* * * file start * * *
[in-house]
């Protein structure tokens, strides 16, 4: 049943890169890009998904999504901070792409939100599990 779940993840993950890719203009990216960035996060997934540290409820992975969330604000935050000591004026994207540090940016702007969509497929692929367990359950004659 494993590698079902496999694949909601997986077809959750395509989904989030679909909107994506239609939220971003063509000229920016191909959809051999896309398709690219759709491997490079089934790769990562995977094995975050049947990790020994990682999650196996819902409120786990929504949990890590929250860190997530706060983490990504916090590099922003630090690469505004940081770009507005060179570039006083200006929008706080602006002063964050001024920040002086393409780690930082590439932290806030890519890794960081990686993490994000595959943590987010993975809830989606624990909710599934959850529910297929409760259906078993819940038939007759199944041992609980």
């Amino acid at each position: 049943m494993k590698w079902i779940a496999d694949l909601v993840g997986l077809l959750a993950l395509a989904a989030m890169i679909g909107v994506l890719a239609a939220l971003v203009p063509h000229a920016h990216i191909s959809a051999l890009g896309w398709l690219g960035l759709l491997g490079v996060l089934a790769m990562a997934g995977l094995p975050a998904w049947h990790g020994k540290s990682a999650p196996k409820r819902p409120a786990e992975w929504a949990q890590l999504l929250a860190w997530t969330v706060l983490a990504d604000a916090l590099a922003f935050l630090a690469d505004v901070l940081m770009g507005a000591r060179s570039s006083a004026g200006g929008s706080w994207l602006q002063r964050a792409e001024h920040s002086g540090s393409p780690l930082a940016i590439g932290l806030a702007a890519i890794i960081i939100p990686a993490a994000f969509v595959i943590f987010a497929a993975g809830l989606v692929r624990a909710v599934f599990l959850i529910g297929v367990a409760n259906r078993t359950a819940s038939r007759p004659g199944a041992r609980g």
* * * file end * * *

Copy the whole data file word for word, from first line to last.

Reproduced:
[in-house]
């Protein structure tokens, strides 16, 4: 049943890169890009998904999504901070792409939100599990 779940993840993950890719203009990216960035996060997934540290409820992975969330604000935050000591004026994207540090940016702007969509497929692929367990359950004659 494993590698079902496999694949909601997986077809959750395509989904989030679909909107994506239609939220971003063509000229920016191909959809051999896309398709690219759709491997490079089934790769990562995977094995975050049947990790020994990682999650196996819902409120786990929504949990890590929250860190997530706060983490990504916090590099922003630090690469505004940081770009507005060179570039006083200006929008706080602006002063964050001024920040002086393409780690930082590439932290806030890519890794960081990686993490994000595959943590987010993975809830989606624990909710599934959850529910297929409760259906078993819940038939007759199944041992609980």
């Amino acid at each position: 049943m494993k590698w079902i779940a496999d694949l909601v993840g997986l077809l959750a993950l395509a989904a989030m890169i679909g909107v994506l890719a239609a939220l971003v203009p063509h000229a920016h990216i191909s959809a051999l890009g896309w398709l690219g960035l759709l491997g490079v996060l089934a790769m990562a997934g995977l094995p975050a998904w049947h990790g020994k540290s990682a999650p196996k409820r819902p409120a786990e992975w929504a949990q890590l999504l929250a860190w997530t969330v706060l983490a990504d604000a916090l590099a922003f935050l630090a690469d505004v901070l940081m770009g507005a000591r060179s570039s006083a004026g200006g929008s706080w994207l602006q002063r964050a792409e001024h920040s002086g540090s393409p780690l930082a940016i590439g932290l806030a702007a890519i890794i960081i939100p990686a993490a994000f969509v595959i943590f987010a497929a993975g809830l989606v692929r624990a909710v599934f599990l959850i529910g297929v367990a409760n259906r078993t359950a819940s038939r007759p004659g199944a041992r609980g």